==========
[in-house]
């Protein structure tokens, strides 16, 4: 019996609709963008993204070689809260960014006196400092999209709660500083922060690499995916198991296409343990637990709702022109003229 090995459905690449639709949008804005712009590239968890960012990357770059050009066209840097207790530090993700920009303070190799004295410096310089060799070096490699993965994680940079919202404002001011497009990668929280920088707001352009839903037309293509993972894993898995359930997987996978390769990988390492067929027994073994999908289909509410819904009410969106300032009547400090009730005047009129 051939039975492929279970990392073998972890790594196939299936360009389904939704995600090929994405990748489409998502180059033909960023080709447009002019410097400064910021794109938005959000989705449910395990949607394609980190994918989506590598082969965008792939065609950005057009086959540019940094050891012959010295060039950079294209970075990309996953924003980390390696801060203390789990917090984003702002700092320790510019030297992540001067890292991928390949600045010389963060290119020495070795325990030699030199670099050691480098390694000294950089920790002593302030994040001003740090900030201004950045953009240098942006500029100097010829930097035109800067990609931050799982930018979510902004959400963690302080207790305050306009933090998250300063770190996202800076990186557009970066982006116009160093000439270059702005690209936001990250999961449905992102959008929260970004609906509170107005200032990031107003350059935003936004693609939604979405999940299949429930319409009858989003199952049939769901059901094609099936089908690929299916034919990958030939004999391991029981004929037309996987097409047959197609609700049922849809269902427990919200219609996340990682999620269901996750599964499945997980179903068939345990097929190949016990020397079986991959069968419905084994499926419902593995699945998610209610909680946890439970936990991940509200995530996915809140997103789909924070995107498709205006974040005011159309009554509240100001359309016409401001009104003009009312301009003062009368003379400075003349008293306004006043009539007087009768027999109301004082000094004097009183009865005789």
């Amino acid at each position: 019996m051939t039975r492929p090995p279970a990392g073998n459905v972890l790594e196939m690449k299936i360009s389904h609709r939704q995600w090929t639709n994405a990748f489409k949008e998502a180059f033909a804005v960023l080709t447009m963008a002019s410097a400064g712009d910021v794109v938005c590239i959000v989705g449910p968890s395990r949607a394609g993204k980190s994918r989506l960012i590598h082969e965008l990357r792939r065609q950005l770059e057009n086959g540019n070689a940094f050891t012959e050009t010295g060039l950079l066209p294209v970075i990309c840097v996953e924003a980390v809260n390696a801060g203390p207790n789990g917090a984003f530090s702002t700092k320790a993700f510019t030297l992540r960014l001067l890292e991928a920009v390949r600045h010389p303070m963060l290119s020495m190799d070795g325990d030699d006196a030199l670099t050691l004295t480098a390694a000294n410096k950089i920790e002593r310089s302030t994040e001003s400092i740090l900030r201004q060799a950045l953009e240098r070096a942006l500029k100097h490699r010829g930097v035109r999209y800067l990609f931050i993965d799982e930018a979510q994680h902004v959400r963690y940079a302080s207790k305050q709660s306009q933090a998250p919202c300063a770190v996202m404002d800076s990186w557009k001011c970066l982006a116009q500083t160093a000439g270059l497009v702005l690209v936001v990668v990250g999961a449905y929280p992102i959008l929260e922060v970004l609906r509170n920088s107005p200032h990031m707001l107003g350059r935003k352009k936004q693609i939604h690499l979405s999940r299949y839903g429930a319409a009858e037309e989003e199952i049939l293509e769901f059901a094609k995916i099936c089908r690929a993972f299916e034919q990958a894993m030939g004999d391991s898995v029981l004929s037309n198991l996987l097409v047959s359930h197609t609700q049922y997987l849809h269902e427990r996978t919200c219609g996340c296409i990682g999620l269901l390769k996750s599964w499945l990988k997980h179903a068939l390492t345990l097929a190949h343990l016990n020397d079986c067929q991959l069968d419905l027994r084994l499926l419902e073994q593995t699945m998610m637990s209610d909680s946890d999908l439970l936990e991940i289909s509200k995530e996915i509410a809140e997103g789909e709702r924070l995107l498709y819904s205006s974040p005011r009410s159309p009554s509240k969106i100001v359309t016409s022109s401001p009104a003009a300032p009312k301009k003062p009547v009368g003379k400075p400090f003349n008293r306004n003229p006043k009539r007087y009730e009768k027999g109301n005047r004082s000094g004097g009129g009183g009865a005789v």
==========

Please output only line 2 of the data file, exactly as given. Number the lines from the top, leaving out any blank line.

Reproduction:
């Protein structure tokens, strides 16, 4: 019996609709963008993204070689809260960014006196400092999209709660500083922060690499995916198991296409343990637990709702022109003229 090995459905690449639709949008804005712009590239968890960012990357770059050009066209840097207790530090993700920009303070190799004295410096310089060799070096490699993965994680940079919202404002001011497009990668929280920088707001352009839903037309293509993972894993898995359930997987996978390769990988390492067929027994073994999908289909509410819904009410969106300032009547400090009730005047009129 051939039975492929279970990392073998972890790594196939299936360009389904939704995600090929994405990748489409998502180059033909960023080709447009002019410097400064910021794109938005959000989705449910395990949607394609980190994918989506590598082969965008792939065609950005057009086959540019940094050891012959010295060039950079294209970075990309996953924003980390390696801060203390789990917090984003702002700092320790510019030297992540001067890292991928390949600045010389963060290119020495070795325990030699030199670099050691480098390694000294950089920790002593302030994040001003740090900030201004950045953009240098942006500029100097010829930097035109800067990609931050799982930018979510902004959400963690302080207790305050306009933090998250300063770190996202800076990186557009970066982006116009160093000439270059702005690209936001990250999961449905992102959008929260970004609906509170107005200032990031107003350059935003936004693609939604979405999940299949429930319409009858989003199952049939769901059901094609099936089908690929299916034919990958030939004999391991029981004929037309996987097409047959197609609700049922849809269902427990919200219609996340990682999620269901996750599964499945997980179903068939345990097929190949016990020397079986991959069968419905084994499926419902593995699945998610209610909680946890439970936990991940509200995530996915809140997103789909924070995107498709205006974040005011159309009554509240100001359309016409401001009104003009009312301009003062009368003379400075003349008293306004006043009539007087009768027999109301004082000094004097009183009865005789």